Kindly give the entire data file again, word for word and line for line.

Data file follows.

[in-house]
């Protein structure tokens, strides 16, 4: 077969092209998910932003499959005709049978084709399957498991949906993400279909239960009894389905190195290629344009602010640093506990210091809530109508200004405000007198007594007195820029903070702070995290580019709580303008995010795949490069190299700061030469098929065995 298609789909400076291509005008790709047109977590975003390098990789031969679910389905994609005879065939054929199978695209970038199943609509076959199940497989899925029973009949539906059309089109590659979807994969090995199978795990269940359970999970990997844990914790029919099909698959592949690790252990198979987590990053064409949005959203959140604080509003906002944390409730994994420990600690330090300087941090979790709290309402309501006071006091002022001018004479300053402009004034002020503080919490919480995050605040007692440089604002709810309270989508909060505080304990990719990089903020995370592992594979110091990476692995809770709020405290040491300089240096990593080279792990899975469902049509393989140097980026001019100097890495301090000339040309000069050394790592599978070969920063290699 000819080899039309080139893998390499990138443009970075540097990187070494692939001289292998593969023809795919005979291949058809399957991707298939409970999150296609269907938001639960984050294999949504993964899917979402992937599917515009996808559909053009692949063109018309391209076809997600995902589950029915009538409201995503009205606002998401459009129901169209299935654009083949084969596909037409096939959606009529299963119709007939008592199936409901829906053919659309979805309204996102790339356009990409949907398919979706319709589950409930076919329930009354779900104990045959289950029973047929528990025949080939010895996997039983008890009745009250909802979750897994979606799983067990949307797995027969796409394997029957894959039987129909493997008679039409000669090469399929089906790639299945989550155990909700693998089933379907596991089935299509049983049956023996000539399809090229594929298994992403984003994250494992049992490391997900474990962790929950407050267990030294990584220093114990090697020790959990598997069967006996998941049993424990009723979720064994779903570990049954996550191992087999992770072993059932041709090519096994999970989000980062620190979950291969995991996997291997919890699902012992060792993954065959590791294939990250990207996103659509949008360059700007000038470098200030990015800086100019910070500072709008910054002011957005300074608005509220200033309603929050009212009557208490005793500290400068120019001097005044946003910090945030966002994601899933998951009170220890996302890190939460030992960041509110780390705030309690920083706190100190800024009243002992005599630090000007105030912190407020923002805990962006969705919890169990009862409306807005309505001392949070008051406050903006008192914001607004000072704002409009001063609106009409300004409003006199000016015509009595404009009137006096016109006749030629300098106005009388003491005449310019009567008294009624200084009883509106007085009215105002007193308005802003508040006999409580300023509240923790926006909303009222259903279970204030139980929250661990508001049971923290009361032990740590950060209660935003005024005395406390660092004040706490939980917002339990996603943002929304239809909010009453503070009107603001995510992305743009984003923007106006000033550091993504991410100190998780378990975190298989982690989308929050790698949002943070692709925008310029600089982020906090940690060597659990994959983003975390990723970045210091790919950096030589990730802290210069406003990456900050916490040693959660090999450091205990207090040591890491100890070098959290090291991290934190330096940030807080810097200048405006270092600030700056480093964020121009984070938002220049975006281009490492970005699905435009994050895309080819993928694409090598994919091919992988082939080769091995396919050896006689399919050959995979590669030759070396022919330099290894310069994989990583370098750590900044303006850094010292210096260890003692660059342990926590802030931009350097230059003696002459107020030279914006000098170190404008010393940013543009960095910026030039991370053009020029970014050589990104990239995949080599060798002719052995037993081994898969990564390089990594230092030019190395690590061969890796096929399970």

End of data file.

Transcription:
[in-house]
């Protein structure tokens, strides 16, 4: 077969092209998910932003499959005709049978084709399957498991949906993400279909239960009894389905190195290629344009602010640093506990210091809530109508200004405000007198007594007195820029903070702070995290580019709580303008995010795949490069190299700061030469098929065995 298609789909400076291509005008790709047109977590975003390098990789031969679910389905994609005879065939054929199978695209970038199943609509076959199940497989899925029973009949539906059309089109590659979807994969090995199978795990269940359970999970990997844990914790029919099909698959592949690790252990198979987590990053064409949005959203959140604080509003906002944390409730994994420990600690330090300087941090979790709290309402309501006071006091002022001018004479300053402009004034002020503080919490919480995050605040007692440089604002709810309270989508909060505080304990990719990089903020995370592992594979110091990476692995809770709020405290040491300089240096990593080279792990899975469902049509393989140097980026001019100097890495301090000339040309000069050394790592599978070969920063290699 000819080899039309080139893998390499990138443009970075540097990187070494692939001289292998593969023809795919005979291949058809399957991707298939409970999150296609269907938001639960984050294999949504993964899917979402992937599917515009996808559909053009692949063109018309391209076809997600995902589950029915009538409201995503009205606002998401459009129901169209299935654009083949084969596909037409096939959606009529299963119709007939008592199936409901829906053919659309979805309204996102790339356009990409949907398919979706319709589950409930076919329930009354779900104990045959289950029973047929528990025949080939010895996997039983008890009745009250909802979750897994979606799983067990949307797995027969796409394997029957894959039987129909493997008679039409000669090469399929089906790639299945989550155990909700693998089933379907596991089935299509049983049956023996000539399809090229594929298994992403984003994250494992049992490391997900474990962790929950407050267990030294990584220093114990090697020790959990598997069967006996998941049993424990009723979720064994779903570990049954996550191992087999992770072993059932041709090519096994999970989000980062620190979950291969995991996997291997919890699902012992060792993954065959590791294939990250990207996103659509949008360059700007000038470098200030990015800086100019910070500072709008910054002011957005300074608005509220200033309603929050009212009557208490005793500290400068120019001097005044946003910090945030966002994601899933998951009170220890996302890190939460030992960041509110780390705030309690920083706190100190800024009243002992005599630090000007105030912190407020923002805990962006969705919890169990009862409306807005309505001392949070008051406050903006008192914001607004000072704002409009001063609106009409300004409003006199000016015509009595404009009137006096016109006749030629300098106005009388003491005449310019009567008294009624200084009883509106007085009215105002007193308005802003508040006999409580300023509240923790926006909303009222259903279970204030139980929250661990508001049971923290009361032990740590950060209660935003005024005395406390660092004040706490939980917002339990996603943002929304239809909010009453503070009107603001995510992305743009984003923007106006000033550091993504991410100190998780378990975190298989982690989308929050790698949002943070692709925008310029600089982020906090940690060597659990994959983003975390990723970045210091790919950096030589990730802290210069406003990456900050916490040693959660090999450091205990207090040591890491100890070098959290090291991290934190330096940030807080810097200048405006270092600030700056480093964020121009984070938002220049975006281009490492970005699905435009994050895309080819993928694409090598994919091919992988082939080769091995396919050896006689399919050959995979590669030759070396022919330099290894310069994989990583370098750590900044303006850094010292210096260890003692660059342990926590802030931009350097230059003696002459107020030279914006000098170190404008010393940013543009960095910026030039991370053009020029970014050589990104990239995949080599060798002719052995037993081994898969990564390089990594230092030019190395690590061969890796096929399970």